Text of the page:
P17-19. Impact of single epitope-specific CD8+ T cell memory induction by prophylactic vaccination on immunodeficiency virus control
Retrovirology volume 6, Article number: P301 (2009)
Despite many efforts to develop AIDS vaccines eliciting T-cell responses, whether this approach actually results in HIV control remains unknown. It is important to determine which T-cell responses to be induced by prophylactic vaccination for HIV control after virus exposure. Virus-specific CD8+ T cells are crucial for HIV control, but the real benefit of their memory induction has not been evaluated. Here, we examined the efficacy of a prophylactic vaccine eliciting single Gag241-249 epitope-specific CD8+ T-cell responses against simian immunodeficiency virus (SIV) challenge in macaques.
We developed a prophylactic vaccine using a Sendai virus vector expressing a single, Mamu-A*90120-5-restricted Gag241-249 CTL epitope fused with EGFP protein. Eighteen Burmese rhesus macaques possessing this MHC-I allele (Mamu-A*90120-5) were divided into three groups of six animals each. Group I received no vaccination, group II a control vaccine expressing EGFP, and group III a vaccine expressing Gag241-249-EGFP fusion protein. All these three groups were challenged intravenously with SIVmac239.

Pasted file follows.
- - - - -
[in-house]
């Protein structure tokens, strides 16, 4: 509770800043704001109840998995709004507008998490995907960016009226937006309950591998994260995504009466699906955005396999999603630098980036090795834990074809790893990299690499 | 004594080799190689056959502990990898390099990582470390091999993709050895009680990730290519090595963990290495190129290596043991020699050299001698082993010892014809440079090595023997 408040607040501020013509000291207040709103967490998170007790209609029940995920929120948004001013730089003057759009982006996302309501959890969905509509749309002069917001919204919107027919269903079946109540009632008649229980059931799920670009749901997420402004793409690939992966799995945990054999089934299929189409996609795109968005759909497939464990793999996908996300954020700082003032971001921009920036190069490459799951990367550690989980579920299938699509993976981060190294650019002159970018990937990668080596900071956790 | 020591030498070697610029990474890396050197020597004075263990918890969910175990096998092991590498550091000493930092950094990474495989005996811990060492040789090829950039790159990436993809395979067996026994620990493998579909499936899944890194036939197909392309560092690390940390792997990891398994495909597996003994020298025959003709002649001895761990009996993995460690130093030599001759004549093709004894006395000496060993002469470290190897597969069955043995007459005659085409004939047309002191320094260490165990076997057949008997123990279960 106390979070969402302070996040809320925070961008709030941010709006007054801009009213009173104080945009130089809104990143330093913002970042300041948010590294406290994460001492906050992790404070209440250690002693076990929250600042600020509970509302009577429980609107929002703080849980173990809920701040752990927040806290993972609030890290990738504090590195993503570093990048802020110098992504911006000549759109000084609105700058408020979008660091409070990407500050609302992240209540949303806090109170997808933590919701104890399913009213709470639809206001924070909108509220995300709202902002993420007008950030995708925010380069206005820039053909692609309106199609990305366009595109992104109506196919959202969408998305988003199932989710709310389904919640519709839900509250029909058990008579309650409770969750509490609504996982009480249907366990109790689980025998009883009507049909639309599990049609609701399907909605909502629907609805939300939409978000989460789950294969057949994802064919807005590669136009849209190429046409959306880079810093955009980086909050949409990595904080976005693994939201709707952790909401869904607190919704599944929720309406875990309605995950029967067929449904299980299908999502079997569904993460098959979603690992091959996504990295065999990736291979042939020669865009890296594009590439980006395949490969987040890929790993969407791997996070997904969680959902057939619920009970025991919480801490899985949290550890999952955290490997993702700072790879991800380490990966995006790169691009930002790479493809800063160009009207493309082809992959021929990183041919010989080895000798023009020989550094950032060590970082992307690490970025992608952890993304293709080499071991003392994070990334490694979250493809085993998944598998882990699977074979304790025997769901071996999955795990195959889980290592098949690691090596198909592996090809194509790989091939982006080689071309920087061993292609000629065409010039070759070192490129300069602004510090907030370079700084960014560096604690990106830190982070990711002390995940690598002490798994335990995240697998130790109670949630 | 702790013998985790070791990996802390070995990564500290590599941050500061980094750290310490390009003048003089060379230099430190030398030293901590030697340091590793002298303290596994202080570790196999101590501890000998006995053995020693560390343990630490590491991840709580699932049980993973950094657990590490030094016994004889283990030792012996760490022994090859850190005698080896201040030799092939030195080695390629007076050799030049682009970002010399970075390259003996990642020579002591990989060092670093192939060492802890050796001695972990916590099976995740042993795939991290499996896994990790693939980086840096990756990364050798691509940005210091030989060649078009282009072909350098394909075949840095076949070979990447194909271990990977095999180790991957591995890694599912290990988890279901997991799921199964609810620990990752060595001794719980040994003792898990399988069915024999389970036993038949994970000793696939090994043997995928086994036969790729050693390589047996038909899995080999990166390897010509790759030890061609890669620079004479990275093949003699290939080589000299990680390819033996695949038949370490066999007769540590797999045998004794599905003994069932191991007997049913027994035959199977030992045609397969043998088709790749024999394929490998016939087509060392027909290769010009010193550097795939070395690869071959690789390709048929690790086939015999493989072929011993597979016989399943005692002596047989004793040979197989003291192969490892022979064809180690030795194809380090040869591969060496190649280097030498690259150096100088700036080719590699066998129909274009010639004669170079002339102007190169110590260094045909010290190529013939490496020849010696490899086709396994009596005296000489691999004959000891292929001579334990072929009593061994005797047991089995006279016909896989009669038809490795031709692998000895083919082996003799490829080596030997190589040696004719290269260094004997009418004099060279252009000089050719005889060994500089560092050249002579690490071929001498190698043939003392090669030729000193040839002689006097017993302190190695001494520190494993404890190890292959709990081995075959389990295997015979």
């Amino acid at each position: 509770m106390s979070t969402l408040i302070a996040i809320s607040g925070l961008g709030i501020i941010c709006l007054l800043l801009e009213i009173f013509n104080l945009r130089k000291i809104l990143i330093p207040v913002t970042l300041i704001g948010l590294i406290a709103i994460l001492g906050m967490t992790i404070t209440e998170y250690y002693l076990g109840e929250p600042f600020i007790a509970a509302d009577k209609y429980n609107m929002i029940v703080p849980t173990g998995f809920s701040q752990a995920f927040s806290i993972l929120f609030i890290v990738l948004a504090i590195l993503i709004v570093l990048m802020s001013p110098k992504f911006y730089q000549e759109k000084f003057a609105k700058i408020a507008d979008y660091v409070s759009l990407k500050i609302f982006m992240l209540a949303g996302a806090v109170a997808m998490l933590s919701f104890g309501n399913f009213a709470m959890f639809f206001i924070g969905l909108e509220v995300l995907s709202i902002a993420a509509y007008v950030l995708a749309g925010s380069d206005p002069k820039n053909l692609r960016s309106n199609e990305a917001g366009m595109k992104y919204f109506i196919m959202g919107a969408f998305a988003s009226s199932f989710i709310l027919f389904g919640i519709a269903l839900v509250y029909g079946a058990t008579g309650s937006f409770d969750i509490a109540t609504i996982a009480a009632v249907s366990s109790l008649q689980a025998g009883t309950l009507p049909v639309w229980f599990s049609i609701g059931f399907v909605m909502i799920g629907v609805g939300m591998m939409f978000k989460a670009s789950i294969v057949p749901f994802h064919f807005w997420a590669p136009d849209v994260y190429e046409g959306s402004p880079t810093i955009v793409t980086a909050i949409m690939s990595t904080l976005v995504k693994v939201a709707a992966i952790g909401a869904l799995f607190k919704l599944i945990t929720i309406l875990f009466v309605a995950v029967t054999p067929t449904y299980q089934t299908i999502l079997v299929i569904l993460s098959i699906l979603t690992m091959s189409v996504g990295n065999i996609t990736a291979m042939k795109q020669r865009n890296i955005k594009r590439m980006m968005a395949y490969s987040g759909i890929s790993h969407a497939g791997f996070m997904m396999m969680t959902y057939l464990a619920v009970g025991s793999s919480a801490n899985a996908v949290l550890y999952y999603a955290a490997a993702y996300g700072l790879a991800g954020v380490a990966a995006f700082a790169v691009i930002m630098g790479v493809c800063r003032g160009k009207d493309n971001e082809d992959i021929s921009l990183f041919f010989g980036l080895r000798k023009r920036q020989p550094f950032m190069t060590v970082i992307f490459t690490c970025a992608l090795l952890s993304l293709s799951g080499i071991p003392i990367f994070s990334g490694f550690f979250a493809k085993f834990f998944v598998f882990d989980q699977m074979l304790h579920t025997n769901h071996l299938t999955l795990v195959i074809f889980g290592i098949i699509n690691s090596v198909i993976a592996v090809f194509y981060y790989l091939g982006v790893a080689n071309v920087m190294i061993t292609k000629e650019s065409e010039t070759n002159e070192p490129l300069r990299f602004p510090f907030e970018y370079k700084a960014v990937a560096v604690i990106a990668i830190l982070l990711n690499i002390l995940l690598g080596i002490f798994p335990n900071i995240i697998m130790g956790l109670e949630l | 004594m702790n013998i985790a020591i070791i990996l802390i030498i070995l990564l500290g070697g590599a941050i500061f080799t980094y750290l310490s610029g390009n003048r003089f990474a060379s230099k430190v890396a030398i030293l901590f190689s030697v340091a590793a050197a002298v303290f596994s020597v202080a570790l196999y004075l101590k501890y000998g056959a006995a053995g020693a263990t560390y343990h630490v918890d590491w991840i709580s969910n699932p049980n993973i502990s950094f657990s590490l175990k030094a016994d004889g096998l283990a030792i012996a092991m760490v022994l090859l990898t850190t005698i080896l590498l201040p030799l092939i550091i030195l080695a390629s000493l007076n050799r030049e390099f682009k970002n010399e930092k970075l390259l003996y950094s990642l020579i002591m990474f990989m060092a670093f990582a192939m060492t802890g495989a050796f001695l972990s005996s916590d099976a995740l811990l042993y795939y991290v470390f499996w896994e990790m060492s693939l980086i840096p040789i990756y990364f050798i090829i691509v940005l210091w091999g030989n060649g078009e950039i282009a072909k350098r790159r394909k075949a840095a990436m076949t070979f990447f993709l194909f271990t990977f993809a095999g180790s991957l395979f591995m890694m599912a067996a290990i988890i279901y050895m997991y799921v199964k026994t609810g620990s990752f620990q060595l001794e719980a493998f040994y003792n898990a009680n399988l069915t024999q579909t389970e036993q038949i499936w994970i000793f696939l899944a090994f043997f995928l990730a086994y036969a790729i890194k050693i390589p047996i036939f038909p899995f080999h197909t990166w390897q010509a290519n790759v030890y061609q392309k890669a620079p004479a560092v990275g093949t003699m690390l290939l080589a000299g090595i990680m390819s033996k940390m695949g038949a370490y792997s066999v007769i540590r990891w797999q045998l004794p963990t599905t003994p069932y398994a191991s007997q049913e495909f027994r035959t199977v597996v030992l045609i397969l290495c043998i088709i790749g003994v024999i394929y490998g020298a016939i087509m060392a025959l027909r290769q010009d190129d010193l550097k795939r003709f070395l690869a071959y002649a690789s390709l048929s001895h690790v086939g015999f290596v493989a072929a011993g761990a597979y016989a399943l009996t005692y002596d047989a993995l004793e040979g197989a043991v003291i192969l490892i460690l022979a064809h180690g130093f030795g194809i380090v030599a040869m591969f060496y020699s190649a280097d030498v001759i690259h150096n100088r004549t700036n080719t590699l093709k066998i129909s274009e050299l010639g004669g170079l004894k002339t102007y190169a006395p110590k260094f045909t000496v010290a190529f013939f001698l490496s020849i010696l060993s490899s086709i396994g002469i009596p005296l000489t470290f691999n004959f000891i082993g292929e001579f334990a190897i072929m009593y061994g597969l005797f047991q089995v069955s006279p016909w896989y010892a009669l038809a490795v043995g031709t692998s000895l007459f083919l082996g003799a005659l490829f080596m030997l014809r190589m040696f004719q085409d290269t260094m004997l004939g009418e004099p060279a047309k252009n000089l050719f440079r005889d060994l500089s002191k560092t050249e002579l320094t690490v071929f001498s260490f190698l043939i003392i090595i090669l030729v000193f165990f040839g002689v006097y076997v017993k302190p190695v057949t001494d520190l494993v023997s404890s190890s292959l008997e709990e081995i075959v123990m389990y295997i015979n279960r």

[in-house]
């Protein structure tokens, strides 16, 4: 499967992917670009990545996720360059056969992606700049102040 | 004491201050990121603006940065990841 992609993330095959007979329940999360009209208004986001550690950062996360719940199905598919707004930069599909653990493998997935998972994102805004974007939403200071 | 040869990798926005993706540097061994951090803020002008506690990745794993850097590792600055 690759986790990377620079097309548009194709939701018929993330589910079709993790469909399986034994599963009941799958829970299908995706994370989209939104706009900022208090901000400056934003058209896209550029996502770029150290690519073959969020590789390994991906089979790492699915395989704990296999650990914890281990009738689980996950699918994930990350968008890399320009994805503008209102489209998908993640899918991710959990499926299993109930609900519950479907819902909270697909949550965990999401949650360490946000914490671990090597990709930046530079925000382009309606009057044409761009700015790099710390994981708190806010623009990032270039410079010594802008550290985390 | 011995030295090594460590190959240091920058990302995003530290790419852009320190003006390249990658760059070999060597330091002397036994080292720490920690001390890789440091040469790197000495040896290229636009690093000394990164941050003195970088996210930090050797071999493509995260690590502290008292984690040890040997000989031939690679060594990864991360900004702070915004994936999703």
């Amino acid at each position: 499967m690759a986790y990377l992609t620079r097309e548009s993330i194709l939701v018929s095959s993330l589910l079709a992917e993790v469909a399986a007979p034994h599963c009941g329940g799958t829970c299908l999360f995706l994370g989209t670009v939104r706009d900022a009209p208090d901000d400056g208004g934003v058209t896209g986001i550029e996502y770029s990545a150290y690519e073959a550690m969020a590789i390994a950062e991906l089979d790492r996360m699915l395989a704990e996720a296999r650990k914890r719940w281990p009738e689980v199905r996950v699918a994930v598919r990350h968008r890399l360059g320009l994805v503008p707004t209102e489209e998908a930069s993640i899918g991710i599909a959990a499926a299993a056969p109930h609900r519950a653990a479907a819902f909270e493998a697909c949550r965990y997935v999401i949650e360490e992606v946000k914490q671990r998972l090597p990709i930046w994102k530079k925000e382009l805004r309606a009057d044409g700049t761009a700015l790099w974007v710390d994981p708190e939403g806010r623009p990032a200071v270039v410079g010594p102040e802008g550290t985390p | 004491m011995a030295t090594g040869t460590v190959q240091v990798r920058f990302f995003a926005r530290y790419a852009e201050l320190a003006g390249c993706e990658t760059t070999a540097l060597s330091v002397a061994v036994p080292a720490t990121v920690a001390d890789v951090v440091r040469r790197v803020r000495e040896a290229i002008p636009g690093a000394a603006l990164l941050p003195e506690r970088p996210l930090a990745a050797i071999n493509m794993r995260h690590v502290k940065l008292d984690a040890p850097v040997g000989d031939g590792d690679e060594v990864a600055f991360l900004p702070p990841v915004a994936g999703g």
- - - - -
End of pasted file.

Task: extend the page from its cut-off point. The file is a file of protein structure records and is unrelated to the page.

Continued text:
The vaccination resulted in induction of Gag241-249-specific CD8+ T-cell responses in group III animals. After SIV challenge, these vaccinees exhibited significantly reduced peak viral loads, followed by SIV containment at the setpoint. In the acute phase, these animals showed dominant Gag241-249-specific CD8+ T-cell responses with higher effector memory frequencies.
These results demonstrate that single epitope-specific memory CD8+ T cells induced by vaccination could indeed facilitate SIV control after virus exposure, indicating the rationale of a prophylactic vaccine strategy eliciting virus-specific CD8+ T-cell memory for HIV control.
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Tsukamoto, T., Matano, T. P17-19. Impact of single epitope-specific CD8+ T cell memory induction by prophylactic vaccination on immunodeficiency virus control. Retrovirology 6 (Suppl 3), P301 (2009). https://doi.org/10.1186/1742-4690-6-S3-P301